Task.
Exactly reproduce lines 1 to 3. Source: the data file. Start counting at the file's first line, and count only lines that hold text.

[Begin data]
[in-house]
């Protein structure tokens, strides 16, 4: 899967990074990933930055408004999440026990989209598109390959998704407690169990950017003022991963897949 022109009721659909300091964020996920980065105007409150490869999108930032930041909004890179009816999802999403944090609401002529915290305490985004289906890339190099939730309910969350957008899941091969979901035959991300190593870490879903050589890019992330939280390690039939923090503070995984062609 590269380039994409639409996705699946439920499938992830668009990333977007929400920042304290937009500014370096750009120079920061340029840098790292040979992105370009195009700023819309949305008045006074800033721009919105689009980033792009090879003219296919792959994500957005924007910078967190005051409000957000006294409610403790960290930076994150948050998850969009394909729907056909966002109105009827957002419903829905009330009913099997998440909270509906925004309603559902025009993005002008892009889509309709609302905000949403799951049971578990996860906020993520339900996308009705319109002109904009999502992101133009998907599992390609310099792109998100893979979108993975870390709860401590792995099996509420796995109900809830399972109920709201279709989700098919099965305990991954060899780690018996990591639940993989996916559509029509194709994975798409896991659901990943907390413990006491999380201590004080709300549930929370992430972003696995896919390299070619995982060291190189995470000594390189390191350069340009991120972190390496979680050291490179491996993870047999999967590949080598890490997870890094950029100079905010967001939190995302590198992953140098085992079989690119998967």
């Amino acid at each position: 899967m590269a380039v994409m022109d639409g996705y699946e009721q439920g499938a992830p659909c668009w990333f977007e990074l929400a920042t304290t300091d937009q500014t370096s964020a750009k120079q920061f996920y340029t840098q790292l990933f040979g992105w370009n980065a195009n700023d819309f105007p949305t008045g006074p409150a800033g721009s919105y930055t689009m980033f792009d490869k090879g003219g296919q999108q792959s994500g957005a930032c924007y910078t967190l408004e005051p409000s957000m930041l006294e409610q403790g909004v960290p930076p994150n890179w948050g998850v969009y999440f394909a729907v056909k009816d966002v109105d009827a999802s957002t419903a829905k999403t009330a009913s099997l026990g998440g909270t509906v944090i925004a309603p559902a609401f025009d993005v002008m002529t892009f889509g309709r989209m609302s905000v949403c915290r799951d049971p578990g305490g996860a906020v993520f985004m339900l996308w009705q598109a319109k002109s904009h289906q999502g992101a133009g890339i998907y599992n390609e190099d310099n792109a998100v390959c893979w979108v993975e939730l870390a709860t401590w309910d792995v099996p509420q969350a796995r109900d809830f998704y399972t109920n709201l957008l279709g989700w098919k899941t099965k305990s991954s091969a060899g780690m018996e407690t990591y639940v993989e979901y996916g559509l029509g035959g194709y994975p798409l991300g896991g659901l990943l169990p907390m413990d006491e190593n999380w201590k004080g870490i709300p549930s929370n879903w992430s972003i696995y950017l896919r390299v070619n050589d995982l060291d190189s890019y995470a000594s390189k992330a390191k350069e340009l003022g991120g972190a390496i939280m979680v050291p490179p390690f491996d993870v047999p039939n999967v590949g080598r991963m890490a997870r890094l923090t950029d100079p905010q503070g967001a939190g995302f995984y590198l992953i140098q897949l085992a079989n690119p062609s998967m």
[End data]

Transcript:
[in-house]
């Protein structure tokens, strides 16, 4: 899967990074990933930055408004999440026990989209598109390959998704407690169990950017003022991963897949 022109009721659909300091964020996920980065105007409150490869999108930032930041909004890179009816999802999403944090609401002529915290305490985004289906890339190099939730309910969350957008899941091969979901035959991300190593870490879903050589890019992330939280390690039939923090503070995984062609 590269380039994409639409996705699946439920499938992830668009990333977007929400920042304290937009500014370096750009120079920061340029840098790292040979992105370009195009700023819309949305008045006074800033721009919105689009980033792009090879003219296919792959994500957005924007910078967190005051409000957000006294409610403790960290930076994150948050998850969009394909729907056909966002109105009827957002419903829905009330009913099997998440909270509906925004309603559902025009993005002008892009889509309709609302905000949403799951049971578990996860906020993520339900996308009705319109002109904009999502992101133009998907599992390609310099792109998100893979979108993975870390709860401590792995099996509420796995109900809830399972109920709201279709989700098919099965305990991954060899780690018996990591639940993989996916559509029509194709994975798409896991659901990943907390413990006491999380201590004080709300549930929370992430972003696995896919390299070619995982060291190189995470000594390189390191350069340009991120972190390496979680050291490179491996993870047999999967590949080598890490997870890094950029100079905010967001939190995302590198992953140098085992079989690119998967």
């Amino acid at each position: 899967m590269a380039v994409m022109d639409g996705y699946e009721q439920g499938a992830p659909c668009w990333f977007e990074l929400a920042t304290t300091d937009q500014t370096s964020a750009k120079q920061f996920y340029t840098q790292l990933f040979g992105w370009n980065a195009n700023d819309f105007p949305t008045g006074p409150a800033g721009s919105y930055t689009m980033f792009d490869k090879g003219g296919q999108q792959s994500g957005a930032c924007y910078t967190l408004e005051p409000s957000m930041l006294e409610q403790g909004v960290p930076p994150n890179w948050g998850v969009y999440f394909a729907v056909k009816d966002v109105d009827a999802s957002t419903a829905k999403t009330a009913s099997l026990g998440g909270t509906v944090i925004a309603p559902a609401f025009d993005v002008m002529t892009f889509g309709r989209m609302s905000v949403c915290r799951d049971p578990g305490g996860a906020v993520f985004m339900l996308w009705q598109a319109k002109s904009h289906q999502g992101a133009g890339i998907y599992n390609e190099d310099n792109a998100v390959c893979w979108v993975e939730l870390a709860t401590w309910d792995v099996p509420q969350a796995r109900d809830f998704y399972t109920n709201l957008l279709g989700w098919k899941t099965k305990s991954s091969a060899g780690m018996e407690t990591y639940v993989e979901y996916g559509l029509g035959g194709y994975p798409l991300g896991g659901l990943l169990p907390m413990d006491e190593n999380w201590k004080g870490i709300p549930s929370n879903w992430s972003i696995y950017l896919r390299v070619n050589d995982l060291d190189s890019y995470a000594s390189k992330a390191k350069e340009l003022g991120g972190a390496i939280m979680v050291p490179p390690f491996d993870v047999p039939n999967v590949g080598r991963m890490a997870r890094l923090t950029d100079p905010q503070g967001a939190g995302f995984y590198l992953i140098q897949l085992a079989n690119p062609s998967m």